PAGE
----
Target by 5% in 2017.

Step 8 Assign responsibilities and due dates for every action.

Step 9 Communicate and share the plan. The more accountability you have with your team and company, the more likely you are to complete the actions and stick to a plan! Display the action plan using the Action Planning worksheet, a tree diagram, a timeline or A3 Plan.

Finally make sure your action plan is complete, clear, and current. Does your draft list all of the action steps necessary to reach your goal? Are the steps clear to all parties involved in the business? Are the actions according to the latest rules, regulations and technology?

Your action plan will be a breathing, living document, so be open to many changes along the way. With any plan that you have, it is important that you stay motivated throughout the process so that you will have enough energy and motivation to see the plan through to finish.

Creating a true A3 Plan

Implementing the Action Plan.

This is where the team implements the action plan and tracks actions relative to the plan.

Step 1 – Regularly review the action plan to ensure that everyone clearly understands what is to be done, by whom, and when. Check to be sure you have methods and resources in place for:
• Educating and training involved employees.
• Building the commitment of all involved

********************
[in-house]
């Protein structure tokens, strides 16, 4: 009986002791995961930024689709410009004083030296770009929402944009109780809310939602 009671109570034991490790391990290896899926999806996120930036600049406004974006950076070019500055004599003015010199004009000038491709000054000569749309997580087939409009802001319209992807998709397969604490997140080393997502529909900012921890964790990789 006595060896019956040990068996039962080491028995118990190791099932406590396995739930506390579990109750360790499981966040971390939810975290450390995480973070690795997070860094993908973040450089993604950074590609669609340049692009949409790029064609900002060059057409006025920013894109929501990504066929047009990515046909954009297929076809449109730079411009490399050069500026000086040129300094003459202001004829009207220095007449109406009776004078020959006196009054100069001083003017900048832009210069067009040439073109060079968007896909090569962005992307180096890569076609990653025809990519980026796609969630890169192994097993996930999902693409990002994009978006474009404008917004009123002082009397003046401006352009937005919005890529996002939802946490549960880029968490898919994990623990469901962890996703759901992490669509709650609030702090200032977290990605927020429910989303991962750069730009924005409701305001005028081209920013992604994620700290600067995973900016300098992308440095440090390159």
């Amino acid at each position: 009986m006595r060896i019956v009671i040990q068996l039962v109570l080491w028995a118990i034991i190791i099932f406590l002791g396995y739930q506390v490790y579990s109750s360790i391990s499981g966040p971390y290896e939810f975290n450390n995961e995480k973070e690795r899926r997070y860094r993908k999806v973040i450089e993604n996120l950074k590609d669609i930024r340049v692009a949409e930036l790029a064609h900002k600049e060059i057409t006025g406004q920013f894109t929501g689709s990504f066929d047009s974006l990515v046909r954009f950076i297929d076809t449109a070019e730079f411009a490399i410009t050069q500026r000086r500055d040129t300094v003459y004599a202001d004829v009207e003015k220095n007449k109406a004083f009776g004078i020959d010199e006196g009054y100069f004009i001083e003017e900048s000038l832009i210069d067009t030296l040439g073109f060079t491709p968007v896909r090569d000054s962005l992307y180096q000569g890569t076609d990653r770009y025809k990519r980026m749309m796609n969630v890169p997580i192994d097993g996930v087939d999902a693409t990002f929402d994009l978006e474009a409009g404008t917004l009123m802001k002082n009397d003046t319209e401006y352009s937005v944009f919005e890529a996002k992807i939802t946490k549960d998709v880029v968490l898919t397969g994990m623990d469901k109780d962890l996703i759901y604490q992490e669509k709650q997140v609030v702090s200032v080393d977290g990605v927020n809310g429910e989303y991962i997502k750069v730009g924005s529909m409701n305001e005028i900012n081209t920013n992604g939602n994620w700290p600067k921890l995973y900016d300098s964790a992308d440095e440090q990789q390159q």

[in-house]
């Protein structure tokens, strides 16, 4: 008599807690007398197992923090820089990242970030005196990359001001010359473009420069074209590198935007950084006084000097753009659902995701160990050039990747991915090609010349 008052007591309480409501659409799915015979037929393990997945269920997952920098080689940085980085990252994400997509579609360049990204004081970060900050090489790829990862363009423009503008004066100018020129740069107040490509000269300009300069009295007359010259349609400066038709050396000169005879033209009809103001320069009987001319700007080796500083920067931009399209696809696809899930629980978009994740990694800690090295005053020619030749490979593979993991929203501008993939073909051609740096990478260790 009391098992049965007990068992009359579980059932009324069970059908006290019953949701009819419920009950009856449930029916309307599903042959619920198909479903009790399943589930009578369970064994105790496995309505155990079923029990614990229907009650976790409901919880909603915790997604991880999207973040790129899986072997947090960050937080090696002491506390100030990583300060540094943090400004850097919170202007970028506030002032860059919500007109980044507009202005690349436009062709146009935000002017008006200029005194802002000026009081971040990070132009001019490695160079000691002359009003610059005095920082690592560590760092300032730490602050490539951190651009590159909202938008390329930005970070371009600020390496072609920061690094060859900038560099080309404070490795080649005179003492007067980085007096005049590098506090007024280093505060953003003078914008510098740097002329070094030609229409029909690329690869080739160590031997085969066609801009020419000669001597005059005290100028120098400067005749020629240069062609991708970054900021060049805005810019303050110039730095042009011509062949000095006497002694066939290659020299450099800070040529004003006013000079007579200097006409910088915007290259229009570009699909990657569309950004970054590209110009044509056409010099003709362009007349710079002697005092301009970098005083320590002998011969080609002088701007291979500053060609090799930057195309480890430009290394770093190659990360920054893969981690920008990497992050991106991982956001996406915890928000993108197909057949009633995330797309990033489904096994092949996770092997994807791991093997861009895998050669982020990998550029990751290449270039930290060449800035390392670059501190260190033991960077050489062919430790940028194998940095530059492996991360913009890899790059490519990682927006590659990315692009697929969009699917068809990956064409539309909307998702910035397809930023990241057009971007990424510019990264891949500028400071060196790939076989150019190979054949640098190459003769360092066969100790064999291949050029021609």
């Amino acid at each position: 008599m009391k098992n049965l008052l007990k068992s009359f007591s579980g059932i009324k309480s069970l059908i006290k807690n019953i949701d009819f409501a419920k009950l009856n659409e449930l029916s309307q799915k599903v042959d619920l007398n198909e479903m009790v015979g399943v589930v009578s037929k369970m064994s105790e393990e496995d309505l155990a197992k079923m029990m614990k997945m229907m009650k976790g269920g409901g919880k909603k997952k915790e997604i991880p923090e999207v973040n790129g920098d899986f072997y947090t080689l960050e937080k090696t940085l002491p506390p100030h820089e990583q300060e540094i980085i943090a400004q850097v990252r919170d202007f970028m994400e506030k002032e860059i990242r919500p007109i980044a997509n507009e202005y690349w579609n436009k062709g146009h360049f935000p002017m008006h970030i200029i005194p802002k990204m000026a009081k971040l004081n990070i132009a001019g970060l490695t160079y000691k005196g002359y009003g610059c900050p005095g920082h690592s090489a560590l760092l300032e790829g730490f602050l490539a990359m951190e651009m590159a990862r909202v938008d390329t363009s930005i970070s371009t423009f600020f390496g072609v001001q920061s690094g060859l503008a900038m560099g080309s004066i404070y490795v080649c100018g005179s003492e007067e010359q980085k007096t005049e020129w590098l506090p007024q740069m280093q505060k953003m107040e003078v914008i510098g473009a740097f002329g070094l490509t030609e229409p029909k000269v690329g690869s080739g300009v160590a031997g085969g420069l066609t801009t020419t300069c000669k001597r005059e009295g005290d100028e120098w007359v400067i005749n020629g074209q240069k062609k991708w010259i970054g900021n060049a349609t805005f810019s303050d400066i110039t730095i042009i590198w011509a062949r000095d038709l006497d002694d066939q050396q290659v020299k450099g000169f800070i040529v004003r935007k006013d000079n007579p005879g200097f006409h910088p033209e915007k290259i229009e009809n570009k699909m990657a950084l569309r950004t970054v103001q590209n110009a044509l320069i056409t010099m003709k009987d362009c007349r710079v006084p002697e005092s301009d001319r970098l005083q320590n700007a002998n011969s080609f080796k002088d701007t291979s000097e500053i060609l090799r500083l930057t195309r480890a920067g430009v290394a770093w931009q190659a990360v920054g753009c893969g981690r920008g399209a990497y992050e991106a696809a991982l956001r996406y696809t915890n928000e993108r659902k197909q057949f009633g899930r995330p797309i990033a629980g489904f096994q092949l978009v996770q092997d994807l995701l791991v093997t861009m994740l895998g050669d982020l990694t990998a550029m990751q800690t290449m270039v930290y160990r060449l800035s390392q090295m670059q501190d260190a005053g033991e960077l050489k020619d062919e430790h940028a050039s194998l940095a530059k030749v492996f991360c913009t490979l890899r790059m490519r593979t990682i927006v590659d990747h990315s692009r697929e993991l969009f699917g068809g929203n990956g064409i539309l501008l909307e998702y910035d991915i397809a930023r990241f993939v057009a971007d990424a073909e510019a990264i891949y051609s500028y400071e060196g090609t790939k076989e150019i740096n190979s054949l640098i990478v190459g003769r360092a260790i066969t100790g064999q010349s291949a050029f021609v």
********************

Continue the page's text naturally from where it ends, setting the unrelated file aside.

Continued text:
• Tracking completion actions

Step 2 – DO the actions.

We often feel like we can’t repeat this enough – DO THE ACTIONS. Don’t make excuse, put them off or try to be prefect to the point that nothing gets started! Get started, take the first step and DO THE ACTION!

There is more and more research around how to implement any type of change to the status quo, we need to act our way to a new way of thinking, not thinking our way to a new way of acting.

Step 3 – Track each action in the action plan. Verify that it was followed and identify the results. Record what was actually done.

Step 4 – Do the troubleshooting as needed to support the implementation of the actions. Take any remedial steps necessary to remove roadblocks and deal with unanticipated negative side effects of the change efforts.

Step 5 – Display completed actions versus planned actions as a record of your implementation.

It is critical that the team record exactly what actions are taken, as this will help you analyse the success of your action plan later.

Checking Results

When the goal has been achieved and the change is in place, the team can now examine the data collected to analyse how the expected results were obtained.

Step 1 – Compare the results against your performance indictors. Display the data.

Step 2 – Analyse the results, noting any effects observed, whether they were good or bad. Translate the improvements into dollar values that are relevant to the business, if possible.

Step 3 – Document any side effects observed (positive or negative) results.

Step 4 – If you did not achieve that targeted results, assess:

  • Was the plan adequate?
  • Was the solution to your plan complete and appropriate?
  • Was the analysis of the problem correct?

At this point the goal is to understand as much as possible about what happened. Even wildly surpassing your goals is meaningless if you do not understand why or how you did it.



This article is to remind you of the importance of thinking through the creation of an action plan, making sure your plan is as good as it can be with the time and information you have at the time, and then GETTING IT DONE! And then remember to review and make changes as you need to, to achieve your goal. Good luck!